'Vixen' Sends Girls the Latest Mixed Messages
Even in a hypocrisy-steeped culture, some things stand out. The cover of a book purportedly designed to boost girls' self-esteem and convince them that dressing like sexy pop icons and sleeping around to get ahead are questionable choices features this:
A honey-colored hottie in a blond weave leaning back in a chair -- lips parted, eyes half-closed, cleavage rising from a minidress hiked up to her waist.
Of course, nobody is fooled. Karrine Steffans -- known by a nasty-girl nickname during her groupie-stripper-video "ho" days -- can write in her book "Confessions of a Video Vixen" that there are "better choices . . . than the ones I have made" even as her photo whispers, "I still choose to present myself as a body." She can write that a video dancer who sprawls "undressed over a luxury car while a rapper [says] lewd things about her" lacks self-esteem.
But Steffans's proud book-cover pose says, "Take me," despite her written message: "No one who values, loves or knows herself would allow herself to be placed in such a degrading position."
The book is just one more example of the mixed messages that America's girls are getting -- while millions of parents turn the blindest of eyes.
We tell girls that strong women "own" their sexuality as we glamorize pimps, men whose livelihood is dependent upon women who'll copulate with almost anyone. Our sexualized culture uses women's bodies to peddle cars, records, food, you name it -- but makes birth control and other basic information about how these bodies work difficult to obtain.
We say children should be protected -- and we show them videos in which apparent schoolgirls bump, grind and wriggle in ponytails and short, Catholic school-type uniforms.
If you think that only girls in urban or minority communities are confused, listen to clinical social worker Lisa Ferentz. Her private practice in suburban Pikesville, Md., is mostly middle- and upper-class -- and includes "11- and 12-year-old girls seriously grappling with being sexually active," Ferentz says. "They tell themselves, 'If it's not penetration, it's not sex.' So oral sex is not considered sex. And it's not just girls. I work with teenage boys who feel it's not manly if they're not sexually active at 13.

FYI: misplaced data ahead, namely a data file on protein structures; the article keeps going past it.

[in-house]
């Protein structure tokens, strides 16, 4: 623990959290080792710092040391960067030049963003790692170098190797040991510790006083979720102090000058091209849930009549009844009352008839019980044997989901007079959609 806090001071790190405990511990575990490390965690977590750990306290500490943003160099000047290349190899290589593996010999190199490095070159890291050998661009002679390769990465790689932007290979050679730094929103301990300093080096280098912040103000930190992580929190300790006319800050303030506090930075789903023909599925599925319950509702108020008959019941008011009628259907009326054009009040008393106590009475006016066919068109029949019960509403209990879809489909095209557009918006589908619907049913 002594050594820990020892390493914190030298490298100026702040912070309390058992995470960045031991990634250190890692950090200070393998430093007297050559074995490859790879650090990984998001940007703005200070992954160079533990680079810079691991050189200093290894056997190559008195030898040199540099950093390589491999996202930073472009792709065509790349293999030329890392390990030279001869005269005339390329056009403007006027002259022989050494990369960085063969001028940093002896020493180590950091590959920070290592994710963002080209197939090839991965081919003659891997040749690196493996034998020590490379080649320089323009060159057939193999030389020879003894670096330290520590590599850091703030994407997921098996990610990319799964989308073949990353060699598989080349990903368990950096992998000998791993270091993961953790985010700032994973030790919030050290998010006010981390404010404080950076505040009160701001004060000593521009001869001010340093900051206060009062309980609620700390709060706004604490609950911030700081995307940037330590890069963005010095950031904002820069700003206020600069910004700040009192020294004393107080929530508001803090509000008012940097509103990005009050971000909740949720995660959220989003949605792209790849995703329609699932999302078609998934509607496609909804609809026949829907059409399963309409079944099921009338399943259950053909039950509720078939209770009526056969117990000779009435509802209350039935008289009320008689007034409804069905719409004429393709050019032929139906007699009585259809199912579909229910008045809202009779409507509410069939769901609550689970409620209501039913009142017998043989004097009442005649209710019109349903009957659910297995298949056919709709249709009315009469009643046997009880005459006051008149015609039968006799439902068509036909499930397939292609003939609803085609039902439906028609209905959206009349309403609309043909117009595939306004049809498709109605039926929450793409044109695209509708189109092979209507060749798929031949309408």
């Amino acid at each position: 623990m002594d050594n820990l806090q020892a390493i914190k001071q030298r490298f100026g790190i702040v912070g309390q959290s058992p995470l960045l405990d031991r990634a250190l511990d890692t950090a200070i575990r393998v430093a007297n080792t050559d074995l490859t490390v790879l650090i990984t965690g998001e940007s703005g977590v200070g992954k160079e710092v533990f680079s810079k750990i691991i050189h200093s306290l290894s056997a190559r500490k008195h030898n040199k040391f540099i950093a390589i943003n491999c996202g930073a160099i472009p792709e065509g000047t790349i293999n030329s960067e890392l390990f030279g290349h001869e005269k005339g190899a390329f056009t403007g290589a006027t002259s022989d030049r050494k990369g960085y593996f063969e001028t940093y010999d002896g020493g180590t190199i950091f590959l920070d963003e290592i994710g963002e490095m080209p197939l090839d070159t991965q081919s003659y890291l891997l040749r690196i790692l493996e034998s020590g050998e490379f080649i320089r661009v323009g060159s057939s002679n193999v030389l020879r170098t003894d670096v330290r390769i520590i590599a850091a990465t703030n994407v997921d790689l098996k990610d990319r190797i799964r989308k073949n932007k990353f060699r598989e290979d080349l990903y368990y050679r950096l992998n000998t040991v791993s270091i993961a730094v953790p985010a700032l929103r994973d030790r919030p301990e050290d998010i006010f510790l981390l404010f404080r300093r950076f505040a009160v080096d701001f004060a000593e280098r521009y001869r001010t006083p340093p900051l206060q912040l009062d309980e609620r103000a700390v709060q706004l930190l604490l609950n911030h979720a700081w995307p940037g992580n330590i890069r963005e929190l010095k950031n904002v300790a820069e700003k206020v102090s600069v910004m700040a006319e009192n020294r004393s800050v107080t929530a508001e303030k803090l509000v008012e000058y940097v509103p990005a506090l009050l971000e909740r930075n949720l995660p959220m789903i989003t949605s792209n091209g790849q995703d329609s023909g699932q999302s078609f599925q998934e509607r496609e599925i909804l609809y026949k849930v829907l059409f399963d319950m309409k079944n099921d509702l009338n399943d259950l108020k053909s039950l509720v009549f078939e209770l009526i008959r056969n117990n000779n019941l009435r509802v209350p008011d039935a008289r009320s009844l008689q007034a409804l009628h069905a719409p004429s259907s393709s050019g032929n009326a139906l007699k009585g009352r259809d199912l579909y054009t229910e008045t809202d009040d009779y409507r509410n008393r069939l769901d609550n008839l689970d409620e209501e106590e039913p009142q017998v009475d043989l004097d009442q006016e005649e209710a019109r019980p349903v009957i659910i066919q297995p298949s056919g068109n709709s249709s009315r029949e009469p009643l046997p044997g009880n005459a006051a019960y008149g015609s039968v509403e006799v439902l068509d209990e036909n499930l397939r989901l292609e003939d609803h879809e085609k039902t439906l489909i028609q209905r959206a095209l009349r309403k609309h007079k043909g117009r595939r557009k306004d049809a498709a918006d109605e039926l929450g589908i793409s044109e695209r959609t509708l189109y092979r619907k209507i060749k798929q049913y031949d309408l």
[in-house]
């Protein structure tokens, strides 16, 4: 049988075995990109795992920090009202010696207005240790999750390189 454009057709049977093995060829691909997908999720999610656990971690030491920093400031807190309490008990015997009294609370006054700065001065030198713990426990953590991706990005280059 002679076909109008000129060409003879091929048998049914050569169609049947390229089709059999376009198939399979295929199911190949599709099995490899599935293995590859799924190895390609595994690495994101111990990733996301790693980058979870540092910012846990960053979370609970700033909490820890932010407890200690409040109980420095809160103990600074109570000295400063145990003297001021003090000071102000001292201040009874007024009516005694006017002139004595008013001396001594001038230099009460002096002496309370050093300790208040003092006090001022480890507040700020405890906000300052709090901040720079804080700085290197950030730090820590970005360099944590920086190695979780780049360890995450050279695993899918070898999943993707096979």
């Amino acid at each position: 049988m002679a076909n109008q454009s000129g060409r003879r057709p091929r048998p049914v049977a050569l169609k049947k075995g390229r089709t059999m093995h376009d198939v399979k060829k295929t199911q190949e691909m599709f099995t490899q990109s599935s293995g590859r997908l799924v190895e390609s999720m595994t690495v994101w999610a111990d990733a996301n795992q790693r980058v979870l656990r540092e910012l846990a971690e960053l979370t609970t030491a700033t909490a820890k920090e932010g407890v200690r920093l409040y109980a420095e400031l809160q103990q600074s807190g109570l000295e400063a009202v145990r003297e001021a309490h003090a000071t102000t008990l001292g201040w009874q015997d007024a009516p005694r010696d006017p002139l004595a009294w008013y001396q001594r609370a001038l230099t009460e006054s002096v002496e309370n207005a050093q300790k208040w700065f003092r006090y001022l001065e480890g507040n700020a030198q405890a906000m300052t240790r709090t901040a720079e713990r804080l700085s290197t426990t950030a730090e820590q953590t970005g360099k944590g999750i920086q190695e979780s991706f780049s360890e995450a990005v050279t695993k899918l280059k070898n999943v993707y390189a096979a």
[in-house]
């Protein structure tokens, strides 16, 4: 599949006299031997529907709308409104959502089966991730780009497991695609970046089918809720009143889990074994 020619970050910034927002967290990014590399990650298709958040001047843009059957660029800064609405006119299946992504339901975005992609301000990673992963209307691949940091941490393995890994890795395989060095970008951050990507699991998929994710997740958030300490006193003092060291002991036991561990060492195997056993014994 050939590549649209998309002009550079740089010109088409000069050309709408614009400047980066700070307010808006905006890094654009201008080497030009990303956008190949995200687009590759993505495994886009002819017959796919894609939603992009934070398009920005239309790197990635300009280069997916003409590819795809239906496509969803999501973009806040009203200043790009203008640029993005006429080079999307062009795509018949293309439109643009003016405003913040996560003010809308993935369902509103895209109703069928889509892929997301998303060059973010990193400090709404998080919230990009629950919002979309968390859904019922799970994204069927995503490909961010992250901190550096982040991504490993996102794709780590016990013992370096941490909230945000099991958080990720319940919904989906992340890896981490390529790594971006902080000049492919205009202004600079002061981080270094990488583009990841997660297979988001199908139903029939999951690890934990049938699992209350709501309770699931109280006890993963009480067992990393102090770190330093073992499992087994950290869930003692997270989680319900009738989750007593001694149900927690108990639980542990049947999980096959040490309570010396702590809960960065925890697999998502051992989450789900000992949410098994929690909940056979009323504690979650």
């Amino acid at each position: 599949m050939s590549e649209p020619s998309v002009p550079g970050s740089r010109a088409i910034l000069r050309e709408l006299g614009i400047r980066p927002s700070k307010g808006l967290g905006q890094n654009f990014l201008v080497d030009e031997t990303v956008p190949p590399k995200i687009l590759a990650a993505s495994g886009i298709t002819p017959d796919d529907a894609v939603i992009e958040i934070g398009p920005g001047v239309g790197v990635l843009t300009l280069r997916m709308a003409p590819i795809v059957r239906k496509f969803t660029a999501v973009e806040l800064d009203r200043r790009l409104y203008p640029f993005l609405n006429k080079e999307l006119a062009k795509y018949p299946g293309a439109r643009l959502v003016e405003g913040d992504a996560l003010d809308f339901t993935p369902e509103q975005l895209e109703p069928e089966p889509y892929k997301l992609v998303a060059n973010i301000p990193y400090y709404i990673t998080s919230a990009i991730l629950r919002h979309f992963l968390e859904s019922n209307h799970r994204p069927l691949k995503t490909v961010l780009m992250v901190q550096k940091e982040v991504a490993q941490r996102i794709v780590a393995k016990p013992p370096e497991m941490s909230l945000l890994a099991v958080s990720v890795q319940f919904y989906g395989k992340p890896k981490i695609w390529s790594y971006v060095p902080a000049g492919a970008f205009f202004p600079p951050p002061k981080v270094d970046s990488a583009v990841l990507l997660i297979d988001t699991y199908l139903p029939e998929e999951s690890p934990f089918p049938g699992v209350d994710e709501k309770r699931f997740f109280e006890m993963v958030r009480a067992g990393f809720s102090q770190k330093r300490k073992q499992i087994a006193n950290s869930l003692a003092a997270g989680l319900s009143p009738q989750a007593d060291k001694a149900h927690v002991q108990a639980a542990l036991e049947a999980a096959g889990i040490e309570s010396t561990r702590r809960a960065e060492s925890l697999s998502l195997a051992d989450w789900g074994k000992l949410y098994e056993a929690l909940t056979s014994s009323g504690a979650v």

"In truth, no 13-year-old is ready for sex."
Or for much of what passes for culture these days. I learned about Steffans's book -- No. 7 on last week's New York Times nonfiction list -- through my friend Monife, who works with teens at a District high school. I asked Monife whether she would share "Vixen" with her students.
Please. Steffans "talks about regretting her lifestyle, but she glamorizes it," Monife says. "She brags about the celebrities she hung with -- no matter how badly they treated her. It's awful."
The book's real draw is its descriptions of Steffans's childhood abuse, stripping, drug use and the sex she's supposedly had with a daunting list of "delicious" celebrities including Vin Diesel, Shaquille O'Neal and Usher -- even a drugged-out Bobby Brown as her young son slept in the next room.